Hedge‐fund Billionaire Raj Rajaratname ended a good year in a bad situation. Last Christmas week he pleaded not guilty to running an insider‐trading ring. It was the first insider‐trading case to rely on wiretaps, and resulted in the arrest of another 20 people. Rajaratnam, reputedly worth about $1.5 billion, could spend 20 years or more in prison if convicted for a scheme that supposedly made at most $25 million in profit.
The government loves high‐profile insider‐trading cases, and it loves to provide smarmy details. One of the other defendants in the Rajaratnam case allegedly said in a taped phone conversation: “I’m dead if this leaks…I’ll be like Martha f___ing Stewart.”
Stewart, now back plying her trade as America’s Decorator‐in‐Chief, may be the biggest “get” ever for the insider‐trading cops. But there are many people on the list of those investigated (many, but not all of whom were convicted): stockbrokers, journalists, Wall Street kingpins, sports moguls, printers and others.
Few people ever ask the most basic question: Why is insider trading a crime?
Insider trading isn’t fraud. In most cases those prosecuted never had contact with the alleged victims on the other side of their trades. Although the victims chose to trade without prompting, the legal issue is only whether the trade was based on inside information.
The law bizarrely affects only one‐half of the trading equation. People make money by not trading as well as trading. But it is virtually impossible to prove that someone chose not to buy or sell stock because of a legally improper tip. So hundreds, maybe thousands, of people get away with insider “not trading” every year. Yet it isn’t obvious that the operation of the financial markets is impaired in any way.
If there is a problem in the market about insider trading, it’s that the market is biased by imposing criminal sanctions on only one side of the transaction. Inside information should lead roughly equal numbers of people to buy, sell and do nothing. The criminal law encourages people to do nothing. Whatever the impact, it isn’t likely to be more efficient markets.
Insider‐trading laws deny markets important information. The recent financial crisis was caused in large part by inadequate information. People didn’t know the true value of mortgage‐backed securities, leading to a financial house of cards that crashed down on federal agencies, investment houses, commercial banks and average investors.
The distinction between public and non‐public information is legally decisive but economically unimportant. Perversely, the insider‐trading laws seek to prevent people from trading on the most accurate and up‐to‐date information. The law seeks to force everyone to make today’s decisions based on yesterday’s data. It’s a genuinely stupid thing to do.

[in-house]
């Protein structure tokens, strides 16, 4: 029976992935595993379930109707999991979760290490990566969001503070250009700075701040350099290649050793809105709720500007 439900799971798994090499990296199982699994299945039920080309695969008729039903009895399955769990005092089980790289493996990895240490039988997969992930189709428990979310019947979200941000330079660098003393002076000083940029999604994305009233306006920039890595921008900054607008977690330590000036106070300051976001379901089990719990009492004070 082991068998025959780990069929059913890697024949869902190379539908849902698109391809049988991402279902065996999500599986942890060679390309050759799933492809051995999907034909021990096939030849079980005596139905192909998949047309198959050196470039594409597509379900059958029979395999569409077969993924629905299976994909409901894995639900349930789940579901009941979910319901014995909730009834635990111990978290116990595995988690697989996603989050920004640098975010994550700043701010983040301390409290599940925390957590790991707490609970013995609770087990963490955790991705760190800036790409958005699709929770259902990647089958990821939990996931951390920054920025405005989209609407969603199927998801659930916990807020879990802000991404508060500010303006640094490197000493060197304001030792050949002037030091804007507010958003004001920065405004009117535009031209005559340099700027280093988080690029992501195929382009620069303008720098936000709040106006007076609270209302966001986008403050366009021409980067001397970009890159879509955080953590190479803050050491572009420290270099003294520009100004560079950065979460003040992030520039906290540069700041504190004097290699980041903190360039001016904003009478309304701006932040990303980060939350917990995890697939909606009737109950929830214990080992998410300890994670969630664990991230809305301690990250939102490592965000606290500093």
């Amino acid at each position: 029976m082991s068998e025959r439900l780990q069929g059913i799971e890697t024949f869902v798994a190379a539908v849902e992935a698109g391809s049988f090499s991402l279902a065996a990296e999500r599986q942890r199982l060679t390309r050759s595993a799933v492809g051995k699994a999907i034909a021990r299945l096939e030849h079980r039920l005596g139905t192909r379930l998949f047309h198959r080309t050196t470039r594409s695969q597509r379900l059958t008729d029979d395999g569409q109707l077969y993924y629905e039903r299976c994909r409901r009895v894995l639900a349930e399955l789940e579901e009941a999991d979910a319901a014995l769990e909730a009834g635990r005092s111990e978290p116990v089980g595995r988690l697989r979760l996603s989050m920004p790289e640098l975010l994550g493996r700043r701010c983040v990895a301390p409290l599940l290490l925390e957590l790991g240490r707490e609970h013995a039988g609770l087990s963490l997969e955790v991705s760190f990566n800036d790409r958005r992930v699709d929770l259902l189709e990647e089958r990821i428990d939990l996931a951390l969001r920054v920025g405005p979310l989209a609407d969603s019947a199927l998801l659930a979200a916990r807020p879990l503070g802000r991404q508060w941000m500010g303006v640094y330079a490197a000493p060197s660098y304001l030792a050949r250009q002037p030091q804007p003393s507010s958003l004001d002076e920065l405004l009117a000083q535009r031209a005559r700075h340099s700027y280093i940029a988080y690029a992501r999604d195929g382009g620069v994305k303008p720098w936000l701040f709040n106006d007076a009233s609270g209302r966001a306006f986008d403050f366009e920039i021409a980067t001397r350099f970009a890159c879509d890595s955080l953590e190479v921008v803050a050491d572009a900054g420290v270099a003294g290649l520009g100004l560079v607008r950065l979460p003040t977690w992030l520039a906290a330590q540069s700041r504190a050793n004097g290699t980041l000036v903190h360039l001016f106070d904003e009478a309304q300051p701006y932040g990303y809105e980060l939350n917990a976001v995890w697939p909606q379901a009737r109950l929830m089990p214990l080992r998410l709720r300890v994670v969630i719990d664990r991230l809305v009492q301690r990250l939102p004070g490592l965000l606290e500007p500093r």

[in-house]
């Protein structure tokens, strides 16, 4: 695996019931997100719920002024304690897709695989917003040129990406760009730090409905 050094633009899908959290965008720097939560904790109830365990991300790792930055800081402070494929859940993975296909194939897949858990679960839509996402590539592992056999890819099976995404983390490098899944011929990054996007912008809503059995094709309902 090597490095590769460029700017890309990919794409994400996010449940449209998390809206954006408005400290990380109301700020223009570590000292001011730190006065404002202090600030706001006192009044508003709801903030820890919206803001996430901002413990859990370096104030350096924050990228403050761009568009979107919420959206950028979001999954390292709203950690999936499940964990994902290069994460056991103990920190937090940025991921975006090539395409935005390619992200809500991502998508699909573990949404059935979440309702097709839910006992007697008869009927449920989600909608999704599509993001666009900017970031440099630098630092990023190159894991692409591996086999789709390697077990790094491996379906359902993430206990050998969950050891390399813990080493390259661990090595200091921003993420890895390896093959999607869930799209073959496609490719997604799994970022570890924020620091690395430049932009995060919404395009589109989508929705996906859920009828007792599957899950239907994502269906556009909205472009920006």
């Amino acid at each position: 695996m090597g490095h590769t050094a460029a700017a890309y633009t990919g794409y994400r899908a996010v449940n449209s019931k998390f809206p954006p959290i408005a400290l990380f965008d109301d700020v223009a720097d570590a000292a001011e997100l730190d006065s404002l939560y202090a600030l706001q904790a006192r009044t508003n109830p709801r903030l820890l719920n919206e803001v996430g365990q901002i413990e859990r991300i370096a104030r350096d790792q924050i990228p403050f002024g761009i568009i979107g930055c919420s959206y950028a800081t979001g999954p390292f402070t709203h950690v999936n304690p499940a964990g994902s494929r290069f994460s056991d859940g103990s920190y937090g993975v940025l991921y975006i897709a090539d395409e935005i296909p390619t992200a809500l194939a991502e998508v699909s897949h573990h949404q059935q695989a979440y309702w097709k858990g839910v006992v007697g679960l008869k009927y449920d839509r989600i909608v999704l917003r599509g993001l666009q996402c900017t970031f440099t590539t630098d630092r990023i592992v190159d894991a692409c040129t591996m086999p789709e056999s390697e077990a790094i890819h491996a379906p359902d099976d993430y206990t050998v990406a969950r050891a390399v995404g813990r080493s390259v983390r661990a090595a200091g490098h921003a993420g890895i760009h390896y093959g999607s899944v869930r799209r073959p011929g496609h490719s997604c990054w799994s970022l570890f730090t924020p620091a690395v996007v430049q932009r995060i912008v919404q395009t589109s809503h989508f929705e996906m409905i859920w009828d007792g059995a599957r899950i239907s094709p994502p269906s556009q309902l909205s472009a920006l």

The only plausible argument for ensuring that everyone trades on inadequate and outdated information is “fairness.” The Securities and Exchange Commission’s Enforcement Director, Robert Khuzami, says insider‐trading prosecutions are aimed at restoring “the level playing field that is fundamental to our capital markets.”
That is, just because your brother‐in‐law works at the accounting firm, you shouldn’t be able to buy or sell based on his disclosure of a client company’s dire financial straits until everyone knows it.
But Wall Street is built on metaphorical hillsides. The market is suffused with this sort of unfairness. Professional investors make money because of asymmetries of information. Someone working on Wall Street is almost always going to be better versed on financial issues than a casual investor. People make careers picking up hints and suggestions to use in trading.
However unfair it might seem to trade on inside information, it is unfair to no particular person.
Unless you committed fraud as part of the transaction, the person who bought your shares or sold his did so because he wanted to do so based on his information. Your “inside” information had no impact on his decision, especially in the impersonal markets through which most security transactions occur.
Acting on new information moves the market toward the right or “honest” price, as economist Donald J. Boudreaux puts it. Prosecuting people for insider trading slows the price‐adjustment process. That means the price shock when the relevant news hits the market will be more abrupt and the losses will be greater for some people.
In some insider‐trading cases there is a genuine victim: individuals or companies whose proprietary information was improperly disclosed. That should be punished, but as a civil offense based on the relevant contractual or fiduciary relationship. This kind of disclosure shouldn’t be of concern to the feds, let alone be an offense serious enough to justify wiretaps and mass arrests.
Yet the SEC employs sophisticated computer software to identify a few “suspicious” trades out of hundreds of millions of transactions. Agency enforcement chief Khuzami wants greater access to grand‐jury information and greater power to pressure defendants to turn in their confederates.
Insider trading shouldn’t be a crime. There typically is no victim. To the contrary, most of us benefit when prices move more rapidly to the right level.
Unfortunately, prosecutors, regulators and politicians alike periodically demonize insider trading to justify their offices and budgets. But there is no reason to punish investors who trade on accurate information. In fact, that is precisely what the financial markets should encourage.